After alluding to millions of dollars in unpaid taxes, members of the Portsmouth Town Council rejected a revised plan Monday to construct railroad crossings at the future Newport Beach Club.
The vote to reject was 3 to 3 with Councilors Judi Staven, Liz Pedro and Paul Kesson against the plan.
"This (plan) is from the large taxpayer that's not paying taxes," Pedro said.
Pedro and other members alluded to, but did not name the Carnegie Tower Development Co. Inc. of King of Prussia, PA, which owes the town more than $1.9 million in unpaid property taxes.
Finance Director David Faucher said he's been in touch with the company and expects payment soon. If not paid, the properties will go to a tax sale on June 19.
However, the railroad plan was petitioned by the Northern Waterfront Associates LP, not the Carnegie Tower Development Co. According to the Secretary of State's corporate database, Northern Waterfront Associates lists its mailing address as 700 South Henderson Road, Suite 225, King of Prussia, PA.
"This is from a different entity entirely," said Northern Waterfront representative Edward T. Lopes Jr., who is also a member of the Portsmouth Planning Board.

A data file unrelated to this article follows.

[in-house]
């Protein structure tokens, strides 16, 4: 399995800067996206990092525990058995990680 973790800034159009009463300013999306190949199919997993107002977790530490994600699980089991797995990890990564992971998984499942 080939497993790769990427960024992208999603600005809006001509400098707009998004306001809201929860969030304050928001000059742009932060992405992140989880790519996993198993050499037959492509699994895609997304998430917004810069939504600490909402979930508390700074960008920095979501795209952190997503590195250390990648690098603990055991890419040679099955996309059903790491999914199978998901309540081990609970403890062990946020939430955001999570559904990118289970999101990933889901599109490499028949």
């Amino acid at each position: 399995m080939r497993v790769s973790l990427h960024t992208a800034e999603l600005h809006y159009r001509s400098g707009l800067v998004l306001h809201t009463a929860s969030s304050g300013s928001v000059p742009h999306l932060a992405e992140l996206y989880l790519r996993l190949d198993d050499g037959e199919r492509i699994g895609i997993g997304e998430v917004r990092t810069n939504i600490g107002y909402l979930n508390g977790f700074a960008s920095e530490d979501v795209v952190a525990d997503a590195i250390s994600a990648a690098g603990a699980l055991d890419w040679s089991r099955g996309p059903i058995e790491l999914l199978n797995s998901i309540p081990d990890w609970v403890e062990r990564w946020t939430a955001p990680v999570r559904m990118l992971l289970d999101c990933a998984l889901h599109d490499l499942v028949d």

"...I'd also like to point out is these (railroad) crossings already exist. What we'd like to do is improve them."
Northern Waterfront Associates LP is seeking permission to cross the Newport Secondary Railroad Line at certain locations as part of plans for the "Carnegie Beach Club, Planned Resort Development," which is also known as the "Newport Beach Club."
The plans call for four crossings, including improvements to the one, existing railroad crossing at West Shore Road. The plans also call for construction of three, new permanent crossings at Club House Road, Main Road and Public Access Crossings/Fire Access Road.
According to the agreement, Northern Waterfront sought the elimination of certain gates, flashing lights and warning bells for the three, new railroad crossings.
Instead, the Divison of Public Utilities and Carriers, the Department of Transportation (DOT) and Dinner Train LLC agreed to a "Stop and Proceed" protocol, according to the agreement.
A "Stop and Proceed" procedure is when all rail traffic comes to a full, complete stop at a sign posted 50 feet in advance of each crossing. After observing the crossing is clear of traffic, the rail traffic proceeds at a speed not exceeding five miles per hour and sounds its bells.
Approximately one to three train stops per week are expected over these crossings.
The plan presented to the council Monday night was a revised agreement with language changes. With the council's rejection of this plan, construction is now on hold pending future meetings.